Matt: Hi, and welcome back to Copyright Law Radio! I'm Matt Plessner. The laws of copyrighting and theft on the internet can be very undefined sometimes. The internet is a medium that's still very young, and thus can be subject to, I guess, kaleidoscope of different legal issues. We've referred to the internet as the "wild, wild west" in many of the interviews past, and that is very true. One such issue is intellectual property theft. Today, we're going to be discussing what this means, as well as some preventive and recovery methods. And of course, at Traverse Legal, we work with COPYSHIELD.COM which is a site that helps with matters such as these. And to help us with these we are welcoming Copyshields's very own Justin Mikula. Justin, we appreciate you taking some time to talk with us today.
Justin: Thanks for having me.
Matt: Now Justin....Well, for those people who haven't heard, I guess, our other interviews, can you just give us a little brief overview of Copyshield and what you do exactly?
Matt: Well, that sounds like a very good idea, and of course, good stuff to help out. What exactly is intellectual property? What does that encompass?
Justin: Intellectual property is a creation of the mind for which exclusive rights are recognized. This is generally with regards to the internet-intangible assets such as music or images or even blog posts or articles and things like that.
Matt: And so, of course, that includes not just the website itself, but all the media forms. You've mentioned, of course, music, pictures, and script and stuff like that. Isn't that right?
Justin: Correct. It can also include the look and feel of individual websites and things like that.
Matt: Well, sounds good. And intellectual property theft is kind of the key term today. How does this usually occur, would you say, Justin?
Justin: By in large, from the data that we have collected at Copyshield, the number one form intellectual property theft would be simply taking images of the sites. And the second, which is much
lesser in percentage of occurrence, would be taking copy from the sites, such as articles and texts and things like that.
Matt: So then, how does Copyshield help to prevent, and of course recover later, this intellectual property theft? In other words, basically, what does it do to help out the situation?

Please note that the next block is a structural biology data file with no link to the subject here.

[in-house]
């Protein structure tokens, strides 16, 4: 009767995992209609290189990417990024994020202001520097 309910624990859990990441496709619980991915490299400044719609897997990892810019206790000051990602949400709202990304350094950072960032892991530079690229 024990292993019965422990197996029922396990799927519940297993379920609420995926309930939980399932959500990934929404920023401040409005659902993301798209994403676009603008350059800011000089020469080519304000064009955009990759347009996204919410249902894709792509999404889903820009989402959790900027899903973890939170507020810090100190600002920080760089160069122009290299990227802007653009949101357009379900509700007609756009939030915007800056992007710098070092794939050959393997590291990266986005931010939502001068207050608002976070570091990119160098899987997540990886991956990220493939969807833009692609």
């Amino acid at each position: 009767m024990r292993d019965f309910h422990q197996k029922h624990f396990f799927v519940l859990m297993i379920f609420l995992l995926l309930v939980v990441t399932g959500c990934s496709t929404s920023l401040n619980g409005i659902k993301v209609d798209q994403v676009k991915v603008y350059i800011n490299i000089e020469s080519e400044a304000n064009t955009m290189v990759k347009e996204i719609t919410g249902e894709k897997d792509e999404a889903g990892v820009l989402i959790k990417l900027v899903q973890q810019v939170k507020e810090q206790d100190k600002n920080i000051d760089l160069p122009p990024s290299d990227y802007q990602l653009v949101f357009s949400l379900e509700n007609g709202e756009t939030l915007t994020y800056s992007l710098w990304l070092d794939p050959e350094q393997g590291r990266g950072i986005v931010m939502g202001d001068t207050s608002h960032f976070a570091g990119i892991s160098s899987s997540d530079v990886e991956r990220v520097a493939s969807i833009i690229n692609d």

Justin: Well, there is not one way to prevent intellectual property theft. So what Copyshield tries to do is order a suite of tools to sort of limit and diminish the ways that people can take content from your website without there being a record of doing so. So the biggest tool that we have it disabling certain common methods for taking this content off of websites. It can be as simple as disabling right clicks, so they are not able to right click on an image and save it from there. Most browsers also support dragging the image off of the website onto the desktop, and that is also disabled. In addition to that, most of the most useful parts of Copyshield include monitoring and recording information about the people who are attempting to take intellectual content from these sites.
Matt: And of course, I've come across a lot of pictures on the internet that have the watermarks on them (the "photography by...internet name here"). This obviously helps a lot? Or are there other things people should do to protect themselves from having these pictures stolen?
Justin: Well, that's certainly a good way to start. Unfortunately, the only way to recover these images is manually find them or incidentally find them on another persons site or being used by someone else, recognizing the copyright, or excuse me, the watermark and then pursuing legal remedies or trying to contact the person and nicely requesting that they take it down. This takes a fair amount of effort and diligence on the owner’s part, and I don't believe it is the best solution for that.
Matt: Are these some of the most common things taken or lifted, I guess, from a website are pictures, or are there even more common things like music and stuff like that? Are there equal problems with these?
Justin: Unfortunately, we don't really handle things involving music and that type of intellectual property. So I, just offhand, would imagine that music piracy is probably one of the greatest concerns of the modern internet.
Matt: Alright, well Justin, as I said before, thanks again for help on this matter, and of course, we always appreciate you being with us, and of course, everything you do to help out with the Traverse
Justin: Thank you.
Matt: And this is Matt Plessner, for Copyright Law Radio.